lose out on their individuation, the older sibling soon realizes he is not a part of the “special package.”  As parents, you call the shots so indicate to everyone that names are to be used only and correct as necessary, each and every time.
A challenge is that a 2-year appears so mature and capable next to three, probably premature, infants.  Remind yourselves that a 2-year old is still very young
does not yet understand being careful, what dangerous means, getting dressed, eating properly, etc.  A 2-year still needs a lot of guidance, time, caring and
affirmation.
Don’t use the 2-year old as a constant ‘go-fer.’  Fetch a diaper, get a bottle, hand me this, hand me that.  It is OK to help once in a while because a family is about
the Team, but don’t fall into the trap of using him in a lot of the day to day  caring taking.  They are not his babies, but are the parents’ responsibility and a 2-year
old still needs to be a child.
You might consider having the 2-year old in an activity that belongs to only him:  preschool, art camp, swimming sleepover with Grandparent or such.  Then when he gets home you can discuss what he did, friends he made, songs he sang.  In other words, he is the centre of the universe for a time.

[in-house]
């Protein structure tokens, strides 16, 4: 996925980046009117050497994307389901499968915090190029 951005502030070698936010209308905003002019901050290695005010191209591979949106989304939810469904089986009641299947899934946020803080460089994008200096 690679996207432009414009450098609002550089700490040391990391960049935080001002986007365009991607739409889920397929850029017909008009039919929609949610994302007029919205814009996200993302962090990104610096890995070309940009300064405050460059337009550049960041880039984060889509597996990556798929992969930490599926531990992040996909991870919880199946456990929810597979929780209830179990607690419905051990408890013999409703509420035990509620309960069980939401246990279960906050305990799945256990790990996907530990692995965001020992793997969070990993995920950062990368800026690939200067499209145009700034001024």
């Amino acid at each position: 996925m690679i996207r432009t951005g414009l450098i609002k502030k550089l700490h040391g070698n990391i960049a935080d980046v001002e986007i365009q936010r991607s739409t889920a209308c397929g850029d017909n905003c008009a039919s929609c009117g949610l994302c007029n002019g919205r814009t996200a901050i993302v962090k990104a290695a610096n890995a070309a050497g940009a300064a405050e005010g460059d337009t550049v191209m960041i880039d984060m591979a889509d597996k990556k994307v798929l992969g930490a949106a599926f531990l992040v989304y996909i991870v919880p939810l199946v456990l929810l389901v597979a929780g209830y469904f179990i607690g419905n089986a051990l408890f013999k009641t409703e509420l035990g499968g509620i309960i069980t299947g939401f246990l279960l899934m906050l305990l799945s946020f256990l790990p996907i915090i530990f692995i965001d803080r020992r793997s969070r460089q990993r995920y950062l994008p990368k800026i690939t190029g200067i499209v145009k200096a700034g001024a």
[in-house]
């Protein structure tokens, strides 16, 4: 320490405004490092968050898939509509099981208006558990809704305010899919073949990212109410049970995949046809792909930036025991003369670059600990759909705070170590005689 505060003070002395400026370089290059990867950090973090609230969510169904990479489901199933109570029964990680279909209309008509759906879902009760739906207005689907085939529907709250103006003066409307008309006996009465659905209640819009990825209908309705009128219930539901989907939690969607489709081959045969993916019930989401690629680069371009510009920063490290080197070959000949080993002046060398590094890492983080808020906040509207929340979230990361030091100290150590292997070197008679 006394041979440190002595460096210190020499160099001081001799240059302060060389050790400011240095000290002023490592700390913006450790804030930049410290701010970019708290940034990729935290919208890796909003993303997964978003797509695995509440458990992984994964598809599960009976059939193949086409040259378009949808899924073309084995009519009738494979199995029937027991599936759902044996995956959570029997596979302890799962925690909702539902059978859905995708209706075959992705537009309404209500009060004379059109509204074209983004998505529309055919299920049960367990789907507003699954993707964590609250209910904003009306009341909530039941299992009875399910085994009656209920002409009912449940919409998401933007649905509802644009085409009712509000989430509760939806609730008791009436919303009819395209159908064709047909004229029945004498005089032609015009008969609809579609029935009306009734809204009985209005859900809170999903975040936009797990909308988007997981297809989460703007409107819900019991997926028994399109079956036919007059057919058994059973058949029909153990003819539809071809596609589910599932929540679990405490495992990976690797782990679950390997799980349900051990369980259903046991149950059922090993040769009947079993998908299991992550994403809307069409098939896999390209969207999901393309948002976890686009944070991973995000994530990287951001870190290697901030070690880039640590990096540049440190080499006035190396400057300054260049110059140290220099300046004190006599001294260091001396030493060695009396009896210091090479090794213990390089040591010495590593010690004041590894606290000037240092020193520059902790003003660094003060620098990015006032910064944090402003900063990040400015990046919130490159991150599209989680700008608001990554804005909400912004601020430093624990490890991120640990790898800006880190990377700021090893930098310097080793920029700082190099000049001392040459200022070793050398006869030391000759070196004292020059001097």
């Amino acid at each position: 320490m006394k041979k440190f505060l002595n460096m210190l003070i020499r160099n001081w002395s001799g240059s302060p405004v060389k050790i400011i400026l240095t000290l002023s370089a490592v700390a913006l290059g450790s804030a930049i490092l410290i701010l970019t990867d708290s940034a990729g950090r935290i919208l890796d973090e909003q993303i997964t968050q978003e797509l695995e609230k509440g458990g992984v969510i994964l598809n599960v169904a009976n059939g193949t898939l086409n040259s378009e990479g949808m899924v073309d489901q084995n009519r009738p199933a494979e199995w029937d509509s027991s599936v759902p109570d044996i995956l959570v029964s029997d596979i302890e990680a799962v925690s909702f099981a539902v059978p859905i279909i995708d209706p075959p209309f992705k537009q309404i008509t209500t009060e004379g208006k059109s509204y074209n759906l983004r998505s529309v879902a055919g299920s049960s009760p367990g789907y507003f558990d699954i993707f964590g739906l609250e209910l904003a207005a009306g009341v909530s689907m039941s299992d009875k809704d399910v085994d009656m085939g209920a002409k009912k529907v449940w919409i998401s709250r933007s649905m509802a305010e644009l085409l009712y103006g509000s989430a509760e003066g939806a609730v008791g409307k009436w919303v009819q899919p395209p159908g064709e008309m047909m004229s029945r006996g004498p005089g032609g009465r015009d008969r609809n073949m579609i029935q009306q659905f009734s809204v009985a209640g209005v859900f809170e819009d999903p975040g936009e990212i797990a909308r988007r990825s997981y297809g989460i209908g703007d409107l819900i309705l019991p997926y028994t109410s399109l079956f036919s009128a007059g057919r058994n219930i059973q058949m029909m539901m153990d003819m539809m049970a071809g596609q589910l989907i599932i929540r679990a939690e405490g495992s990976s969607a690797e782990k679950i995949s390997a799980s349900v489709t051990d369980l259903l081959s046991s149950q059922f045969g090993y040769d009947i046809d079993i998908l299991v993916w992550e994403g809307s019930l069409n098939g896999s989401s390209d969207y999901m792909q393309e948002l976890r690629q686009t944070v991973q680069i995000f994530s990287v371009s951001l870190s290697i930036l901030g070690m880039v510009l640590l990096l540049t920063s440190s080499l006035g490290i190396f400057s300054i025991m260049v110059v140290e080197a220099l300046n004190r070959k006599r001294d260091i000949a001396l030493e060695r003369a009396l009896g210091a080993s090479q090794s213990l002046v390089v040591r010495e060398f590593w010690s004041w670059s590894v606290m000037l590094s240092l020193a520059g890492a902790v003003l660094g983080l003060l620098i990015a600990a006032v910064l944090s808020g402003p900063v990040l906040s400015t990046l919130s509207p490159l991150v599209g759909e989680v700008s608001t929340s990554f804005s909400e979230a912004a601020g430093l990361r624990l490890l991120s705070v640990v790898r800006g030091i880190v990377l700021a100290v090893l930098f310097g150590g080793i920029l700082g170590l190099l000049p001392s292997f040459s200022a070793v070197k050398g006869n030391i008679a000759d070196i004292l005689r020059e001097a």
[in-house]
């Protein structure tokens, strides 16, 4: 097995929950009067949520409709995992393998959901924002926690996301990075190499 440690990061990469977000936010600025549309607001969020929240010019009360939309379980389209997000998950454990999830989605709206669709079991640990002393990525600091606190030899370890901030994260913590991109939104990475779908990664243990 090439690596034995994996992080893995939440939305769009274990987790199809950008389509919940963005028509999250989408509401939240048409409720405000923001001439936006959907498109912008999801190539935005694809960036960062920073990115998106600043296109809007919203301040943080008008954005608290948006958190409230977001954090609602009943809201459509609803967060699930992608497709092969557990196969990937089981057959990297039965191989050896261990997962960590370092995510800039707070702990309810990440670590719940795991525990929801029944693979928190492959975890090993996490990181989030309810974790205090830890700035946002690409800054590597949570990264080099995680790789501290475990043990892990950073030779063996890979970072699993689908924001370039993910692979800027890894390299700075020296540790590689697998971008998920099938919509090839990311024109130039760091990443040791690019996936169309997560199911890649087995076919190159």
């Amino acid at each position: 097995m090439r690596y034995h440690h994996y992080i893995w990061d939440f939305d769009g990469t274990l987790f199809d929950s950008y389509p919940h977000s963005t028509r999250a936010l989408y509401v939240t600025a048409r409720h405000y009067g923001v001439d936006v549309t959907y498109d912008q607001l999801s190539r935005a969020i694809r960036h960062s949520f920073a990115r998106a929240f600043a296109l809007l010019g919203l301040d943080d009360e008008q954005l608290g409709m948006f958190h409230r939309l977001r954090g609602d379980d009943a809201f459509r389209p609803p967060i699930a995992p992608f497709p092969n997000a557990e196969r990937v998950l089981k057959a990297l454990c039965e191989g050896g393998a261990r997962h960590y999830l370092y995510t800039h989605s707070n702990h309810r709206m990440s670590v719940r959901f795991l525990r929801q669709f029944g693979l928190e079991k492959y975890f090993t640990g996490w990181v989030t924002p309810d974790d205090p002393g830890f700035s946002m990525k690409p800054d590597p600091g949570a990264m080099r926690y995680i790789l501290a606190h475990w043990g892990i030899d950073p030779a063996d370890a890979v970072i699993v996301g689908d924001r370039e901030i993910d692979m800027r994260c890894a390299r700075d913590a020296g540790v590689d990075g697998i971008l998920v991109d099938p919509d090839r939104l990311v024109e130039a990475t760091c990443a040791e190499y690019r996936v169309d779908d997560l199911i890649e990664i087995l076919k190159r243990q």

Set aside time each day, just for the 2-year old with one-one-one.  Could be bath time, story time, errands or something else.  If he really needs you and you
aren’t available, give the child a timer and set it for a few minutes and say “when it rings, I will be with you.”  Try to keep your promise.  He needs to be able to
count on you and promises made.  This is an investment in both of your futures.
Sometimes have the babies wait while you finish what you are doing with the 2-year old.  You know the 3 are safe in their cribs and a little crying won’t hurt them,